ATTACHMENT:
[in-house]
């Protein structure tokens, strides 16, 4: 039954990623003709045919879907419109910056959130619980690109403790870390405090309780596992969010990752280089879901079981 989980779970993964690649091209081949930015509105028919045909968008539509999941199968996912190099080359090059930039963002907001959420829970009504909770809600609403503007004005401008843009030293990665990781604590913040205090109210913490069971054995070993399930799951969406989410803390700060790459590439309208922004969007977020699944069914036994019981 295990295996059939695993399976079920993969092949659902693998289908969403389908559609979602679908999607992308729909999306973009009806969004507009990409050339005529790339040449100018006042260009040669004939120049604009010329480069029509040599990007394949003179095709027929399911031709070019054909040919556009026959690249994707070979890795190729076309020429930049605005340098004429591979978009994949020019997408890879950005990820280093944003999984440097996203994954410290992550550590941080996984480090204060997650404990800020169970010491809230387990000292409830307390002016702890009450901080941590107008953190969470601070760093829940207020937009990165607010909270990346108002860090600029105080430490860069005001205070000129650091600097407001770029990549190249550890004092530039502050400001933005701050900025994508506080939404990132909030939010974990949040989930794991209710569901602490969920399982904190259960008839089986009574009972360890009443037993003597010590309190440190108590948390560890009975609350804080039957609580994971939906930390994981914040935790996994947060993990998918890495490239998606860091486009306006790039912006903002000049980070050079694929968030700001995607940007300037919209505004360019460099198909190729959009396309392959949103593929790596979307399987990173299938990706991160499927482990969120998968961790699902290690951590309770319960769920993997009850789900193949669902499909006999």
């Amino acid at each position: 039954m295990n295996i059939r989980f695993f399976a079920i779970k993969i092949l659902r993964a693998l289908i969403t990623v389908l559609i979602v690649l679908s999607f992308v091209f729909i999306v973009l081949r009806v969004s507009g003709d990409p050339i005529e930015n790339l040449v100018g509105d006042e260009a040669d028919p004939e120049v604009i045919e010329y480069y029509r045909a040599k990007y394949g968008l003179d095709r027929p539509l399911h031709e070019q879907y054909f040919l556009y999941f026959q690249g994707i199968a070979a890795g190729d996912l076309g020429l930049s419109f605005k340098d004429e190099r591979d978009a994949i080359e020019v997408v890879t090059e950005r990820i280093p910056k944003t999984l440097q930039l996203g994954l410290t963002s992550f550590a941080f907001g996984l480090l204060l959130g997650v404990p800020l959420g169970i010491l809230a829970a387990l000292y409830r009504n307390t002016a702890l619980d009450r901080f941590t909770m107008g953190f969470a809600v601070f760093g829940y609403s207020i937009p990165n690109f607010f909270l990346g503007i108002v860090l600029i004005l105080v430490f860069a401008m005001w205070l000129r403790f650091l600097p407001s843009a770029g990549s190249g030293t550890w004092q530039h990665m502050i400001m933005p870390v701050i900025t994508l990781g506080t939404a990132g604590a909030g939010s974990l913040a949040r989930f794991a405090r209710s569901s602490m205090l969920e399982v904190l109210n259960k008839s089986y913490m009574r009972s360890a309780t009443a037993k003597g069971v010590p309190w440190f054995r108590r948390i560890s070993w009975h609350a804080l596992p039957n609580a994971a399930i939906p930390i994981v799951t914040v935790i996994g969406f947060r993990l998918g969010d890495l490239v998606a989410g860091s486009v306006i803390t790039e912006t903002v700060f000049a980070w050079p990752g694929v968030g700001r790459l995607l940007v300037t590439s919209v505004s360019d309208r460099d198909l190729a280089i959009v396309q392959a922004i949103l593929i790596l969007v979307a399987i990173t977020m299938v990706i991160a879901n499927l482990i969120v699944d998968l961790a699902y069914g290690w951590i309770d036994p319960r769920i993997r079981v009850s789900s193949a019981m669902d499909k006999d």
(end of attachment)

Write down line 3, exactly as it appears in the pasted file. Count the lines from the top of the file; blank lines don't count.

């Amino acid at each position: 039954m295990n295996i059939r989980f695993f399976a079920i779970k993969i092949l659902r993964a693998l289908i969403t990623v389908l559609i979602v690649l679908s999607f992308v091209f729909i999306v973009l081949r009806v969004s507009g003709d990409p050339i005529e930015n790339l040449v100018g509105d006042e260009a040669d028919p004939e120049v604009i045919e010329y480069y029509r045909a040599k990007y394949g968008l003179d095709r027929p539509l399911h031709e070019q879907y054909f040919l556009y999941f026959q690249g994707i199968a070979a890795g190729d996912l076309g020429l930049s419109f605005k340098d004429e190099r591979d978009a994949i080359e020019v997408v890879t090059e950005r990820i280093p910056k944003t999984l440097q930039l996203g994954l410290t963002s992550f550590a941080f907001g996984l480090l204060l959130g997650v404990p800020l959420g169970i010491l809230a829970a387990l000292y409830r009504n307390t002016a702890l619980d009450r901080f941590t909770m107008g953190f969470a809600v601070f760093g829940y609403s207020i937009p990165n690109f607010f909270l990346g503007i108002v860090l600029i004005l105080v430490f860069a401008m005001w205070l000129r403790f650091l600097p407001s843009a770029g990549s190249g030293t550890w004092q530039h990665m502050i400001m933005p870390v701050i900025t994508l990781g506080t939404a990132g604590a909030g939010s974990l913040a949040r989930f794991a405090r209710s569901s602490m205090l969920e399982v904190l109210n259960k008839s089986y913490m009574r009972s360890a309780t009443a037993k003597g069971v010590p309190w440190f054995r108590r948390i560890s070993w009975h609350a804080l596992p039957n609580a994971a399930i939906p930390i994981v799951t914040v935790i996994g969406f947060r993990l998918g969010d890495l490239v998606a989410g860091s486009v306006i803390t790039e912006t903002v700060f000049a980070w050079p990752g694929v968030g700001r790459l995607l940007v300037t590439s919209v505004s360019d309208r460099d198909l190729a280089i959009v396309q392959a922004i949103l593929i790596l969007v979307a399987i990173t977020m299938v990706i991160a879901n499927l482990i969120v699944d998968l961790a699902y069914g290690w951590i309770d036994p319960r769920i993997r079981v009850s789900s193949a019981m669902d499909k006999d």